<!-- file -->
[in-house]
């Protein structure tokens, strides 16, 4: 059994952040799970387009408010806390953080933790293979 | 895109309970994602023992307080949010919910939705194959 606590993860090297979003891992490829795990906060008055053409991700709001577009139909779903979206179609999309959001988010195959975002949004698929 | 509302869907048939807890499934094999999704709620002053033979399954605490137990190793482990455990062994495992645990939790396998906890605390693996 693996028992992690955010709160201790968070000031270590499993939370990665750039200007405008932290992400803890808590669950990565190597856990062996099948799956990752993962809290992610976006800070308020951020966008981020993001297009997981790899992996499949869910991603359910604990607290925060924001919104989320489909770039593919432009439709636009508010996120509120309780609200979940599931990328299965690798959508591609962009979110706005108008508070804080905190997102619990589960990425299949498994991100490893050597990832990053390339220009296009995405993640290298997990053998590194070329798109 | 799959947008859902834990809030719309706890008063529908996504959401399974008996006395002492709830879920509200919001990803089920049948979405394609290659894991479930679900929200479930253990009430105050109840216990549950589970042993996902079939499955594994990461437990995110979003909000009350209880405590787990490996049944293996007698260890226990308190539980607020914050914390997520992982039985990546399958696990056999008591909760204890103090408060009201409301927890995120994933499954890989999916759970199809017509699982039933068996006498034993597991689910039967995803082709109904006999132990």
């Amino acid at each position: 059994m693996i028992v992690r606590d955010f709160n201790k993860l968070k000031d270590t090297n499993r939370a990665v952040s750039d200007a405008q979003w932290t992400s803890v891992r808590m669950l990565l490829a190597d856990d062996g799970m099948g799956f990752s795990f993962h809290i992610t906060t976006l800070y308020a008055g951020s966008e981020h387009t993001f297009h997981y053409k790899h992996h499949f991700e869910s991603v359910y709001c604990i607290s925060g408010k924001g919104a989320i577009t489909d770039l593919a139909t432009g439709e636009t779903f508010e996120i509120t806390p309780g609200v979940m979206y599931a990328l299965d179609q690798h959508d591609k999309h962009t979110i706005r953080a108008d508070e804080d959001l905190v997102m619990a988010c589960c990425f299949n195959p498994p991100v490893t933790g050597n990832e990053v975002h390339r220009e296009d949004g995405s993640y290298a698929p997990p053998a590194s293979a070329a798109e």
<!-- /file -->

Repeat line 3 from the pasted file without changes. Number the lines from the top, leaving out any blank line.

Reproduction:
């Amino acid at each position: 059994m693996i028992v992690r606590d955010f709160n201790k993860l968070k000031d270590t090297n499993r939370a990665v952040s750039d200007a405008q979003w932290t992400s803890v891992r808590m669950l990565l490829a190597d856990d062996g799970m099948g799956f990752s795990f993962h809290i992610t906060t976006l800070y308020a008055g951020s966008e981020h387009t993001f297009h997981y053409k790899h992996h499949f991700e869910s991603v359910y709001c604990i607290s925060g408010k924001g919104a989320i577009t489909d770039l593919a139909t432009g439709e636009t779903f508010e996120i509120t806390p309780g609200v979940m979206y599931a990328l299965d179609q690798h959508d591609k999309h962009t979110i706005r953080a108008d508070e804080d959001l905190v997102m619990a988010c589960c990425f299949n195959p498994p991100v490893t933790g050597n990832e990053v975002h390339r220009e296009d949004g995405s993640y290298a698929p997990p053998a590194s293979a070329a798109e």